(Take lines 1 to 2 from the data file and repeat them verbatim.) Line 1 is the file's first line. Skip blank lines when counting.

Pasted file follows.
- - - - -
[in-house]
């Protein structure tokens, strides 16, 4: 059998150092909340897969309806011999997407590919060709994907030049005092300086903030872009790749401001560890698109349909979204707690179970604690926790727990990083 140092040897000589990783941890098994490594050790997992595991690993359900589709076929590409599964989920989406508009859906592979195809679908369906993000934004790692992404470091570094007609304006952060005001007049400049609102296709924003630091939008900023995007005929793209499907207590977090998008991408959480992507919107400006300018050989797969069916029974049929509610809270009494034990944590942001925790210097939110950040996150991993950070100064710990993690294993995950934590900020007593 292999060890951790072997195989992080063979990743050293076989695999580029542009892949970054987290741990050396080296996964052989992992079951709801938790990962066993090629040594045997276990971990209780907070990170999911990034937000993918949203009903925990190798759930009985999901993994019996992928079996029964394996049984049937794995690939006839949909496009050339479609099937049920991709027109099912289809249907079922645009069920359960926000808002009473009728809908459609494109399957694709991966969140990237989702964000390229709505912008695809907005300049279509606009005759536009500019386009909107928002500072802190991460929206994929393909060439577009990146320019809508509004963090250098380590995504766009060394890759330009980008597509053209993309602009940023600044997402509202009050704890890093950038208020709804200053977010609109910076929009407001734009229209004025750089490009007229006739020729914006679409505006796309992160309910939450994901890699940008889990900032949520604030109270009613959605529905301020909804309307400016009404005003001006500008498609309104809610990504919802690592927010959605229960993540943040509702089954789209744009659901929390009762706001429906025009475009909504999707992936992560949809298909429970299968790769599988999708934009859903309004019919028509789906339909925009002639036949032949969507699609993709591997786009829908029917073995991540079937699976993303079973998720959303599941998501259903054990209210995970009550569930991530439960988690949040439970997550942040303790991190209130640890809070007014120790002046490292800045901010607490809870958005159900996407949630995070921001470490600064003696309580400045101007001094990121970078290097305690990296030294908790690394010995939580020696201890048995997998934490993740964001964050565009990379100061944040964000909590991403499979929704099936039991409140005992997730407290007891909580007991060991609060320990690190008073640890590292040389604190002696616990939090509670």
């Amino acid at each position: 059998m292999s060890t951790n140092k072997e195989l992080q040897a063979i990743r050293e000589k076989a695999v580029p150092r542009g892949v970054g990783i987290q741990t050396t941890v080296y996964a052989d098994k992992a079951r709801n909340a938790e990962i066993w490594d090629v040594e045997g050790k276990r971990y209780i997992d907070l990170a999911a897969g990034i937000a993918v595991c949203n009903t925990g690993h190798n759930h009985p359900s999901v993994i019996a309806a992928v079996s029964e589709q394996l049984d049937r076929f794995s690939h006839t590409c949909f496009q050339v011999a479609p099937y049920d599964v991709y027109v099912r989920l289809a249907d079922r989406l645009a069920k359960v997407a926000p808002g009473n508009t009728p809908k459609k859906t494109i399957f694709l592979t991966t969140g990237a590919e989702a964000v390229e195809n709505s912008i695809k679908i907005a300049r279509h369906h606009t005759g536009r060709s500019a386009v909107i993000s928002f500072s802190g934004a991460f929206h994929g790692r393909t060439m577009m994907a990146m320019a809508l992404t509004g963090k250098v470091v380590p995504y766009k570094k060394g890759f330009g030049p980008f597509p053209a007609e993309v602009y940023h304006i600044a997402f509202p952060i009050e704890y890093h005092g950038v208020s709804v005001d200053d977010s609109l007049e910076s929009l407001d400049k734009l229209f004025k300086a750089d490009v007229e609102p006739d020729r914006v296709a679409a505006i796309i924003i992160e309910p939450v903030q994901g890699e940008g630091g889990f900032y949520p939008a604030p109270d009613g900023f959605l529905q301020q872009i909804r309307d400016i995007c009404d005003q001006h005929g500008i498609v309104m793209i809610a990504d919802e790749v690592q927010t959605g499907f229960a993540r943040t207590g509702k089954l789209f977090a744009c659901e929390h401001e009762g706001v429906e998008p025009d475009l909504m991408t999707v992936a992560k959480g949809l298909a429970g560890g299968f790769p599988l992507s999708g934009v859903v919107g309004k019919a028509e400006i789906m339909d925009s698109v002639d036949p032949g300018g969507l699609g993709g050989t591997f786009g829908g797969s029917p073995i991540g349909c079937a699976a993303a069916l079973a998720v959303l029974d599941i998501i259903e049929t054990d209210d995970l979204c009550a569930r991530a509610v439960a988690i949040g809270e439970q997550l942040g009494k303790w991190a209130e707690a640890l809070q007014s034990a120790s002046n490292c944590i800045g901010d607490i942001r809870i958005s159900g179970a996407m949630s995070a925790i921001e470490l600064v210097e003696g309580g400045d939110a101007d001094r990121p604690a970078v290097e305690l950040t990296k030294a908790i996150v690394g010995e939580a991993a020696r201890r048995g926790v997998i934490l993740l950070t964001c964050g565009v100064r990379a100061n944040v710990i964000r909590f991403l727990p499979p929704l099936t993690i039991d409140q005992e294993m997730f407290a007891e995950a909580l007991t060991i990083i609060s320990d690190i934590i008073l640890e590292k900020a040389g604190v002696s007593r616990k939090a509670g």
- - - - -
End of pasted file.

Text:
[in-house]
């Protein structure tokens, strides 16, 4: 059998150092909340897969309806011999997407590919060709994907030049005092300086903030872009790749401001560890698109349909979204707690179970604690926790727990990083 140092040897000589990783941890098994490594050790997992595991690993359900589709076929590409599964989920989406508009859906592979195809679908369906993000934004790692992404470091570094007609304006952060005001007049400049609102296709924003630091939008900023995007005929793209499907207590977090998008991408959480992507919107400006300018050989797969069916029974049929509610809270009494034990944590942001925790210097939110950040996150991993950070100064710990993690294993995950934590900020007593 292999060890951790072997195989992080063979990743050293076989695999580029542009892949970054987290741990050396080296996964052989992992079951709801938790990962066993090629040594045997276990971990209780907070990170999911990034937000993918949203009903925990190798759930009985999901993994019996992928079996029964394996049984049937794995690939006839949909496009050339479609099937049920991709027109099912289809249907079922645009069920359960926000808002009473009728809908459609494109399957694709991966969140990237989702964000390229709505912008695809907005300049279509606009005759536009500019386009909107928002500072802190991460929206994929393909060439577009990146320019809508509004963090250098380590995504766009060394890759330009980008597509053209993309602009940023600044997402509202009050704890890093950038208020709804200053977010609109910076929009407001734009229209004025750089490009007229006739020729914006679409505006796309992160309910939450994901890699940008889990900032949520604030109270009613959605529905301020909804309307400016009404005003001006500008498609309104809610990504919802690592927010959605229960993540943040509702089954789209744009659901929390009762706001429906025009475009909504999707992936992560949809298909429970299968790769599988999708934009859903309004019919028509789906339909925009002639036949032949969507699609993709591997786009829908029917073995991540079937699976993303079973998720959303599941998501259903054990209210995970009550569930991530439960988690949040439970997550942040303790991190209130640890809070007014120790002046490292800045901010607490809870958005159900996407949630995070921001470490600064003696309580400045101007001094990121970078290097305690990296030294908790690394010995939580020696201890048995997998934490993740964001964050565009990379100061944040964000909590991403499979929704099936039991409140005992997730407290007891909580007991060991609060320990690190008073640890590292040389604190002696616990939090509670």